The scientific inquiry into mechanisms through which anesthetics act to induce a reversible state of unconsciousness are inextricably linked to the study of consciousness per se. Anesthetic mechanisms can be addressed at a number of levels from detailed understanding of molecular interactions between receptors and anesthetic compounds to their effects on individual neurons and neuronal circuits. In this talk, I will address mechanisms of anesthesia at a more macroscopic level, that of global brain dynamics. Consciousness emerges as a consequence of complex bidirectional interactions between the brain and the environment. At this level, the effect of anesthetics can be broadly conceptualized as decoupling the brain from the environment. In this talk, I will first offer a hypothesis that in order to enable the complex and flexible coupling between the brain and the environment, brain dynamics must be critical and provide some experimental support for this hypothesis using spontaneous brain activity in humans and nonhuman primates. I will then discuss our recent results on effects of mechanistically distinct anesthetics on macroscopic brain dynamics evoked by simple visual stimuli in the mouse cortex.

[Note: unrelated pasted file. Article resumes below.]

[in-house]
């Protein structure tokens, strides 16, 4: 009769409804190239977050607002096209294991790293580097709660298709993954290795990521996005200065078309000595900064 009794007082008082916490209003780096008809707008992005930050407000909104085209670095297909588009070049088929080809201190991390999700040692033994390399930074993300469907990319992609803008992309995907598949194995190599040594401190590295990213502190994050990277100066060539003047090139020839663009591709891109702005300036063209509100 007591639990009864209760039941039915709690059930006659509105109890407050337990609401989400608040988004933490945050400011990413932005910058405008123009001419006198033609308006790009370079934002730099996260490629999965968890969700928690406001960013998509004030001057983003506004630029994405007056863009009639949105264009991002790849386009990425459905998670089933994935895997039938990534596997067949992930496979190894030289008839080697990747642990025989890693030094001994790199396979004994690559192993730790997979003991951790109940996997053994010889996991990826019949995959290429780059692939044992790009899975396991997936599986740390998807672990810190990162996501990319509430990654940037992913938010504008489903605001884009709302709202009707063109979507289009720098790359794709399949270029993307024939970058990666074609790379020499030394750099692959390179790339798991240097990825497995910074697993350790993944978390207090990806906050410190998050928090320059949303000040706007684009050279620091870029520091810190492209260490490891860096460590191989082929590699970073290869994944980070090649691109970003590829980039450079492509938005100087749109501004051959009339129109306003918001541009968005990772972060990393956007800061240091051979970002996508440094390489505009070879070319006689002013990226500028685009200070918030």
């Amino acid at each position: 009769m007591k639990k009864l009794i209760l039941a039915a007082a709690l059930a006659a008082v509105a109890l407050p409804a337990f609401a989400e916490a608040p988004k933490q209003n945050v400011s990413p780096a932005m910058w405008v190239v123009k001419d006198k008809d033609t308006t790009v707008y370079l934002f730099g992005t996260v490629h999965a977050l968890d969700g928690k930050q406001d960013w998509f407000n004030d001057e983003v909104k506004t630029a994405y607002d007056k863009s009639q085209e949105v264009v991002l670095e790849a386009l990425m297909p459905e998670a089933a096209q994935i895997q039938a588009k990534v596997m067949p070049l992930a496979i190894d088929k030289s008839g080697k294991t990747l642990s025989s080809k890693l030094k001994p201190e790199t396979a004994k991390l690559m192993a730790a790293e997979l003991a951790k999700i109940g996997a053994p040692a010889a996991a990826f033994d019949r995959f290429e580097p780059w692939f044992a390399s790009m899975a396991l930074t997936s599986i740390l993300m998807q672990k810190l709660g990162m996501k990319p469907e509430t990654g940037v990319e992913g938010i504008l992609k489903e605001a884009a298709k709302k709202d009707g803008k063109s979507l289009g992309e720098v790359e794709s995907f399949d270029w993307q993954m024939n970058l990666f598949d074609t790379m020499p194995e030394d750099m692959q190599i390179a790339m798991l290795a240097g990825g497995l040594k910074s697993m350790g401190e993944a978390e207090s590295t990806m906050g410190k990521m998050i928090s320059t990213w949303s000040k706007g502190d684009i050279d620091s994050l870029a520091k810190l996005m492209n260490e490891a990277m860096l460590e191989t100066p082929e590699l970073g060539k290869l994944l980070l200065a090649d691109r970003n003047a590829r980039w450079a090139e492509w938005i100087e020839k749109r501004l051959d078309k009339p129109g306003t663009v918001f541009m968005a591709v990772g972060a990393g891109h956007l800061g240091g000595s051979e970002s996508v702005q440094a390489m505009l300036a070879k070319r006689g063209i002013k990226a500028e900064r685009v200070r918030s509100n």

Keynote 1 - Plenary 2
BRAIN & CONSCIOUSNESS